yes, astatine 210 is actually something like 100,000x more radioactive than radium 226. i'll be receiving an order of chemicals in a few weeks, and among the chemicals is bismuth. i will keep my it away from smoke detectors, etc.

 

speaking of cesium, anybody seen the chloride salt for sale? i almost purchased some from the al-chymist. unfortuantely it isn't terribly feasible for me to create a helium atmosphere, melt the chloride and electrolyze it all

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use an Argon atmos then, goto a welding shop and buy a bottle :)

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Yay, my iridium came today; 5.08g, +99.98 pure, with platinum as major impurity (as you might guess). It's fun throwing it around, and it's incredibly small for its weight. That's what element collecting is about. No, not necessarily throwing stuff, especially if it's a sample of a dangerous material. :P

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I tend to use small borosilicate glass vials which I purchased off of E-Bay, or off of the person I bought my elements from.

 

Iridium is neat, and it's like a slightly cheaper version of Osmium. That is, if you want an incredibly dense metal, it's a LOT cheaper to get a big piece of Iridium than it is Osmium. I remember when I got my sample of Osmium. I was simply amazed at how heavy that tiny little button was, and at how blue the metal was. It's really impressive, and I'm very happy that the solid metal doesn't oxidize like the powdered and sponge forms do.

 

So many of the elements are just so freaking neat to see. My bromine is really neat looking inside the sealed ampoule it's in. The liquid is so thick and dark, and the vapor fills up the tube nicely. I also am quite happy that it can't leach through the sealed glass ampoule and emit any nasty odors. (Bromine REALLY reeks). If I was ever fortuneate enough to come across a few hundred million dollars and retire for life, I would spend a lot of money and build myself a nice lab inside a new house where I could work with all the air sensitive and reactive elements. My dream is to have a nice wooden display on the wall of where I live which would have one mole of each element. I think that would be cool to make molds for each element stating the element name, symbol, molecular weight, and state "1 Mole". For the liquids I'd have some special vials made up, and for the gasses, well, it's hard to have a mole of gas in a transparent container, so I'd probably just have glass tubing made out in the shape of the element it contains. If only I were Bill Gates. hehe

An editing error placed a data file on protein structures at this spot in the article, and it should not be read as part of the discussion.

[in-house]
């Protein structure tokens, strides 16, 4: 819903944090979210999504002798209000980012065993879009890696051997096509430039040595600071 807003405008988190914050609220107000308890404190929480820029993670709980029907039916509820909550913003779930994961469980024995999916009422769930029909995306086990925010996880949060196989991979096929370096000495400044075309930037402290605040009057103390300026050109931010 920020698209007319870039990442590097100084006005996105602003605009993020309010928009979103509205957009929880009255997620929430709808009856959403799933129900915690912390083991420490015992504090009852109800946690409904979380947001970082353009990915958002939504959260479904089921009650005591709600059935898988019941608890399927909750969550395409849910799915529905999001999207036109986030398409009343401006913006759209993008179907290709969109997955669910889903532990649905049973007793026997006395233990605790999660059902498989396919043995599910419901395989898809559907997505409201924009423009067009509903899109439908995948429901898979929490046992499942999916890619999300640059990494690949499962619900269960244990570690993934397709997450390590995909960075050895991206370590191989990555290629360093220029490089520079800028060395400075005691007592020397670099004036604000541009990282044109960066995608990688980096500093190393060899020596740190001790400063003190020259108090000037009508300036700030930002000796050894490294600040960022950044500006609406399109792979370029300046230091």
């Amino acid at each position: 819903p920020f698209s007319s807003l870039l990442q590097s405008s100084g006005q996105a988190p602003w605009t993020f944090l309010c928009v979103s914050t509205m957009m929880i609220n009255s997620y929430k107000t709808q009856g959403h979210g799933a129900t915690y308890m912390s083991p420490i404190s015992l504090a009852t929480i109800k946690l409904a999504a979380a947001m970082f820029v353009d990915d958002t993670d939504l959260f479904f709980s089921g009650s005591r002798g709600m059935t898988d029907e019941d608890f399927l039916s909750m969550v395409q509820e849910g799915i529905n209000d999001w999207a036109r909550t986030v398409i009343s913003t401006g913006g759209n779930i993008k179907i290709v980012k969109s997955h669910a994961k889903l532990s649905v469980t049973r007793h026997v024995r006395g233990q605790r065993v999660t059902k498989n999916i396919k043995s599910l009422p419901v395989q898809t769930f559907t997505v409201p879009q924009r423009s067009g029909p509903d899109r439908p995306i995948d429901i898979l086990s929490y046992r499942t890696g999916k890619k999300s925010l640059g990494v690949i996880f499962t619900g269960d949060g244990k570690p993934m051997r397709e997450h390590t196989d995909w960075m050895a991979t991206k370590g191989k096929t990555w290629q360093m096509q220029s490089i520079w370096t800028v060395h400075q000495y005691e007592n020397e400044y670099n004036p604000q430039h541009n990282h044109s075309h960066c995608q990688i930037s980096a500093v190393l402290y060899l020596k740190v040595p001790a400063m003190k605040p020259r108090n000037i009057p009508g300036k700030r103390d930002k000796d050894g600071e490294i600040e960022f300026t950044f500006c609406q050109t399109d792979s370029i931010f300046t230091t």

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Yeah, element collection is one hobby you have to be ready to pay for. Unless you're a master scavenger like Theodore Gray. :) I wonder if you could buy a gram of neptunium legally if you were really rich. :P

 

"agian to my question of vial-ly things to keep them in, what do you use?"

 

Well, most of the vial-needing samples are sold in vials. And for the non-reactive samples any sort of glass jar is good, or if they're big and not hazardous, why don't you just put them on your table as a decoration. :P And for radioactives, a thick pot of iron is good (lead is better, though a pure lead pot is way more hazardous than even a medium-activity uranium ore sample).

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i just thought that i could have the elements in the same sort of vial, to keep neatness n everything.

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That would work fine.. Depending on the element I buy glass tubes and seal both ends with the element inside.

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Yeah, I recommend Lance's method if you want to make the vials yourself. That one is commonly used; just seal the ends and put a label on it if you want to. You might also want to put some mineral oil or argon inside (depending on the sample).

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And for radioactives, a thick pot of iron is good (lead is better, though a pure lead pot is way more hazardous than even a medium-activity uranium ore sample).

 

Lead metal is completely harmless and non-toxic if you're not ingesting the metal. An Iron pot will quickly rust through if there's humidity in the air, while the lead pot will remain fairly stable. Also, the lead is a much better blocker of radiation than iron is. As for it being more harmful than a medium-activity uranium ore sample, that's also false. Lead doesn't emit alpha particles and gamma rays, while a uranium ore sample does. I highly doubt that you'd be eating out of the container holding the radioactive materials, nor do I believe that you'd store anything in there that you might eat. :P So when dealing with radioactives, lead containment is really the only safe way to contain them. If you are even remotely worried about the lead, you can coat it in a thick layer of clear varnish and you'll easily solve that problem. :D

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how do you seal both ends because you would have to heat them to make the glass go soft so you can seal the ends but surly some elements will react with the heat in an explosive way sending glass every where so it isnt really safe unless there is another way of doing it, i dont know how you do it this is just my guess